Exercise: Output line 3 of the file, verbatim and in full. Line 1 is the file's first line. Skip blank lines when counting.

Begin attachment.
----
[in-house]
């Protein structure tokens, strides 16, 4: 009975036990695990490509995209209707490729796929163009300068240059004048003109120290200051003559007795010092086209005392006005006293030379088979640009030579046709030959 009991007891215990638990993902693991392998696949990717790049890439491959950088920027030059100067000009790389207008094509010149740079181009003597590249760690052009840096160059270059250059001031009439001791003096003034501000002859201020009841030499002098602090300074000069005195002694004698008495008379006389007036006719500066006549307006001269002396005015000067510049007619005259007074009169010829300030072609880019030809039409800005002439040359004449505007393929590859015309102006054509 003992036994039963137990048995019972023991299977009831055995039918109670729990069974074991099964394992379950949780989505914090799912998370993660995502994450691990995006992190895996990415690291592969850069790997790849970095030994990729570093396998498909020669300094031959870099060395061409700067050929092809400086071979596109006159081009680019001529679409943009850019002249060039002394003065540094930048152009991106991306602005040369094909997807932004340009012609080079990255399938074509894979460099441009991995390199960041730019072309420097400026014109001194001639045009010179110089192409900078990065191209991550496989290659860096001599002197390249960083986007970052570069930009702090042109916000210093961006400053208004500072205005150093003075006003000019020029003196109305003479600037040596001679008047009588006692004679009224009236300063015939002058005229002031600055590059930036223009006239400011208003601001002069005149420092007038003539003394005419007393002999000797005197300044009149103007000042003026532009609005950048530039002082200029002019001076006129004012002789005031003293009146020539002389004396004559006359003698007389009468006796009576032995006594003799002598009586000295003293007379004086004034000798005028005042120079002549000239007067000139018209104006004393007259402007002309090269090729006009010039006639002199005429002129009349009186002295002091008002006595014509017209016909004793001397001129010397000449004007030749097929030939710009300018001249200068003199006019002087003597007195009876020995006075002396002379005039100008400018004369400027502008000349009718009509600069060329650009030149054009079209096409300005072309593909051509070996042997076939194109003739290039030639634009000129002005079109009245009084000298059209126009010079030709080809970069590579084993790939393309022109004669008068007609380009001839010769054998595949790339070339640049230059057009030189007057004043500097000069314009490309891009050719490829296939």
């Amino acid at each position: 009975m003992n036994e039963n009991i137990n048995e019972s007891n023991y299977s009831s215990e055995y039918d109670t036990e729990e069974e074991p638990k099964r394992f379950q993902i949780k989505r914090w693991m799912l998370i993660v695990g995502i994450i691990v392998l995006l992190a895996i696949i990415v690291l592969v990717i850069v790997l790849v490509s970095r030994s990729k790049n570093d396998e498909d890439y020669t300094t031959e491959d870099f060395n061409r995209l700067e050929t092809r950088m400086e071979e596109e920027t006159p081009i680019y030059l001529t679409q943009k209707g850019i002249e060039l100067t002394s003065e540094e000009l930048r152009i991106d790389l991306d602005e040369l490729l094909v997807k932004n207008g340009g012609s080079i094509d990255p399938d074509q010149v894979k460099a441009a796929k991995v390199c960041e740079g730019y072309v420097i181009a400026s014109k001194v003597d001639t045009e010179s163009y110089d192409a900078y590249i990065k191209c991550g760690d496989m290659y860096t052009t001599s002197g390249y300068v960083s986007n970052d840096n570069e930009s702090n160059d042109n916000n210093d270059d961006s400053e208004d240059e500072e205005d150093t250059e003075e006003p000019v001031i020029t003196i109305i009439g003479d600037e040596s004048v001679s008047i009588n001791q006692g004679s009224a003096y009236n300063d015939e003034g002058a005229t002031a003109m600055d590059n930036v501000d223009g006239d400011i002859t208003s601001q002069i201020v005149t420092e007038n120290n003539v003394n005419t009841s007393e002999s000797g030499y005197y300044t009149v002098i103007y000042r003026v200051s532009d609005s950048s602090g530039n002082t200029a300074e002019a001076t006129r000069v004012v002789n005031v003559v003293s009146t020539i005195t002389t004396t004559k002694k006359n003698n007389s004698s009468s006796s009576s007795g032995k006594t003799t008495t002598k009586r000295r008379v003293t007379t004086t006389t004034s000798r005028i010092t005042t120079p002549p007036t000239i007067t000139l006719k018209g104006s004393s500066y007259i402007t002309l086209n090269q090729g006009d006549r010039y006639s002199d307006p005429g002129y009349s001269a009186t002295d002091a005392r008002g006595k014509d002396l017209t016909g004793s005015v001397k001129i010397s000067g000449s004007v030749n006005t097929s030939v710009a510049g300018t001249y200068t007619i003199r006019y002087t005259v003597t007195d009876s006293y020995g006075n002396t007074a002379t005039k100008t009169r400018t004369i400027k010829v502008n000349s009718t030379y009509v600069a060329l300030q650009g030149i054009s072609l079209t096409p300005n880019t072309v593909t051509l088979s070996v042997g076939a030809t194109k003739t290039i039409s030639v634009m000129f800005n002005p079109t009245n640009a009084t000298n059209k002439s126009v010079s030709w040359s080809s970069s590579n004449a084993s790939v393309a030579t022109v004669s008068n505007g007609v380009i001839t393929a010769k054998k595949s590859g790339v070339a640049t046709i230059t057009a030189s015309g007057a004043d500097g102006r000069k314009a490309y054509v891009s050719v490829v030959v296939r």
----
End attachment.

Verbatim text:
């Amino acid at each position: 009975m003992n036994e039963n009991i137990n048995e019972s007891n023991y299977s009831s215990e055995y039918d109670t036990e729990e069974e074991p638990k099964r394992f379950q993902i949780k989505r914090w693991m799912l998370i993660v695990g995502i994450i691990v392998l995006l992190a895996i696949i990415v690291l592969v990717i850069v790997l790849v490509s970095r030994s990729k790049n570093d396998e498909d890439y020669t300094t031959e491959d870099f060395n061409r995209l700067e050929t092809r950088m400086e071979e596109e920027t006159p081009i680019y030059l001529t679409q943009k209707g850019i002249e060039l100067t002394s003065e540094e000009l930048r152009i991106d790389l991306d602005e040369l490729l094909v997807k932004n207008g340009g012609s080079i094509d990255p399938d074509q010149v894979k460099a441009a796929k991995v390199c960041e740079g730019y072309v420097i181009a400026s014109k001194v003597d001639t045009e010179s163009y110089d192409a900078y590249i990065k191209c991550g760690d496989m290659y860096t052009t001599s002197g390249y300068v960083s986007n970052d840096n570069e930009s702090n160059d042109n916000n210093d270059d961006s400053e208004d240059e500072e205005d150093t250059e003075e006003p000019v001031i020029t003196i109305i009439g003479d600037e040596s004048v001679s008047i009588n001791q006692g004679s009224a003096y009236n300063d015939e003034g002058a005229t002031a003109m600055d590059n930036v501000d223009g006239d400011i002859t208003s601001q002069i201020v005149t420092e007038n120290n003539v003394n005419t009841s007393e002999s000797g030499y005197y300044t009149v002098i103007y000042r003026v200051s532009d609005s950048s602090g530039n002082t200029a300074e002019a001076t006129r000069v004012v002789n005031v003559v003293s009146t020539i005195t002389t004396t004559k002694k006359n003698n007389s004698s009468s006796s009576s007795g032995k006594t003799t008495t002598k009586r000295r008379v003293t007379t004086t006389t004034s000798r005028i010092t005042t120079p002549p007036t000239i007067t000139l006719k018209g104006s004393s500066y007259i402007t002309l086209n090269q090729g006009d006549r010039y006639s002199d307006p005429g002129y009349s001269a009186t002295d002091a005392r008002g006595k014509d002396l017209t016909g004793s005015v001397k001129i010397s000067g000449s004007v030749n006005t097929s030939v710009a510049g300018t001249y200068t007619i003199r006019y002087t005259v003597t007195d009876s006293y020995g006075n002396t007074a002379t005039k100008t009169r400018t004369i400027k010829v502008n000349s009718t030379y009509v600069a060329l300030q650009g030149i054009s072609l079209t096409p300005n880019t072309v593909t051509l088979s070996v042997g076939a030809t194109k003739t290039i039409s030639v634009m000129f800005n002005p079109t009245n640009a009084t000298n059209k002439s126009v010079s030709w040359s080809s970069s590579n004449a084993s790939v393309a030579t022109v004669s008068n505007g007609v380009i001839t393929a010769k054998k595949s590859g790339v070339a640049t046709i230059t057009a030189s015309g007057a004043d500097g102006r000069k314009a490309y054509v891009s050719v490829v030959v296939r």